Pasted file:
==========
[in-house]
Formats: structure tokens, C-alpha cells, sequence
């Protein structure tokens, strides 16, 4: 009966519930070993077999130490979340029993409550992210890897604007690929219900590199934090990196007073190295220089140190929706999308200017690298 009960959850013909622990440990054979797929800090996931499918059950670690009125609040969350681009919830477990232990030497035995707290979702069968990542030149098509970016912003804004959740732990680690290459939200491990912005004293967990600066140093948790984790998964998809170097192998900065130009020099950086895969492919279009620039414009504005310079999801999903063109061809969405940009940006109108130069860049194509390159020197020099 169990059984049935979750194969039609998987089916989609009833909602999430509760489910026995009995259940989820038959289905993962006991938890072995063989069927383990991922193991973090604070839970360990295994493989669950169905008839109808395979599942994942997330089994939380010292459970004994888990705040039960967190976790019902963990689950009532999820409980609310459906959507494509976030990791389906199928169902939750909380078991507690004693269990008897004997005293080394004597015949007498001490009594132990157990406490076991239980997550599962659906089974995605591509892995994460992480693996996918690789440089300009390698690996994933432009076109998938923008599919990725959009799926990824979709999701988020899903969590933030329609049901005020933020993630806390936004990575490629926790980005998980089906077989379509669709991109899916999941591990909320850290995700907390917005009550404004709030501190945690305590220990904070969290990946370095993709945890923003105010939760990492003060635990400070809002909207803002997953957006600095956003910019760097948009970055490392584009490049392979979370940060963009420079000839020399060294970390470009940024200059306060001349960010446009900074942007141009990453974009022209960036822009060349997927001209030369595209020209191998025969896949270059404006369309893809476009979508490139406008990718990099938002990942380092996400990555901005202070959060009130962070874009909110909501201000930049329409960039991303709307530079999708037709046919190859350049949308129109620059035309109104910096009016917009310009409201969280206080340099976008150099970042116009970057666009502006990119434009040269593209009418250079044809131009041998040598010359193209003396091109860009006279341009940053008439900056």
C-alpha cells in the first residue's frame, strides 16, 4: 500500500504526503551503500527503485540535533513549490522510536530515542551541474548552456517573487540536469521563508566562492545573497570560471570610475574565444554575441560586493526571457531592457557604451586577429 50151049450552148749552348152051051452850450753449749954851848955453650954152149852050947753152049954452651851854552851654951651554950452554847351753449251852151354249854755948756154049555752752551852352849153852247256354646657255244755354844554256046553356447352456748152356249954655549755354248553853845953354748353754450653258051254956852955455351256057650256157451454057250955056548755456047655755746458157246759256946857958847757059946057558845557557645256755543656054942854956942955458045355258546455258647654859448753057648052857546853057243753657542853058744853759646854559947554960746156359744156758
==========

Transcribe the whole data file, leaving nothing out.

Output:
[in-house]
Formats: structure tokens, C-alpha cells, sequence
């Protein structure tokens, strides 16, 4: 009966519930070993077999130490979340029993409550992210890897604007690929219900590199934090990196007073190295220089140190929706999308200017690298 009960959850013909622990440990054979797929800090996931499918059950670690009125609040969350681009919830477990232990030497035995707290979702069968990542030149098509970016912003804004959740732990680690290459939200491990912005004293967990600066140093948790984790998964998809170097192998900065130009020099950086895969492919279009620039414009504005310079999801999903063109061809969405940009940006109108130069860049194509390159020197020099 169990059984049935979750194969039609998987089916989609009833909602999430509760489910026995009995259940989820038959289905993962006991938890072995063989069927383990991922193991973090604070839970360990295994493989669950169905008839109808395979599942994942997330089994939380010292459970004994888990705040039960967190976790019902963990689950009532999820409980609310459906959507494509976030990791389906199928169902939750909380078991507690004693269990008897004997005293080394004597015949007498001490009594132990157990406490076991239980997550599962659906089974995605591509892995994460992480693996996918690789440089300009390698690996994933432009076109998938923008599919990725959009799926990824979709999701988020899903969590933030329609049901005020933020993630806390936004990575490629926790980005998980089906077989379509669709991109899916999941591990909320850290995700907390917005009550404004709030501190945690305590220990904070969290990946370095993709945890923003105010939760990492003060635990400070809002909207803002997953957006600095956003910019760097948009970055490392584009490049392979979370940060963009420079000839020399060294970390470009940024200059306060001349960010446009900074942007141009990453974009022209960036822009060349997927001209030369595209020209191998025969896949270059404006369309893809476009979508490139406008990718990099938002990942380092996400990555901005202070959060009130962070874009909110909501201000930049329409960039991303709307530079999708037709046919190859350049949308129109620059035309109104910096009016917009310009409201969280206080340099976008150099970042116009970057666009502006990119434009040269593209009418250079044809131009041998040598010359193209003396091109860009006279341009940053008439900056």
C-alpha cells in the first residue's frame, strides 16, 4: 500500500504526503551503500527503485540535533513549490522510536530515542551541474548552456517573487540536469521563508566562492545573497570560471570610475574565444554575441560586493526571457531592457557604451586577429 50151049450552148749552348152051051452850450753449749954851848955453650954152149852050947753152049954452651851854552851654951651554950452554847351753449251852151354249854755948756154049555752752551852352849153852247256354646657255244755354844554256046553356447352456748152356249954655549755354248553853845953354748353754450653258051254956852955455351256057650256157451454057250955056548755456047655755746458157246759256946857958847757059946057558845557557645256755543656054942854956942955458045355258546455258647654859448753057648052857546853057243753657542853058744853759646854559947554960746156359744156758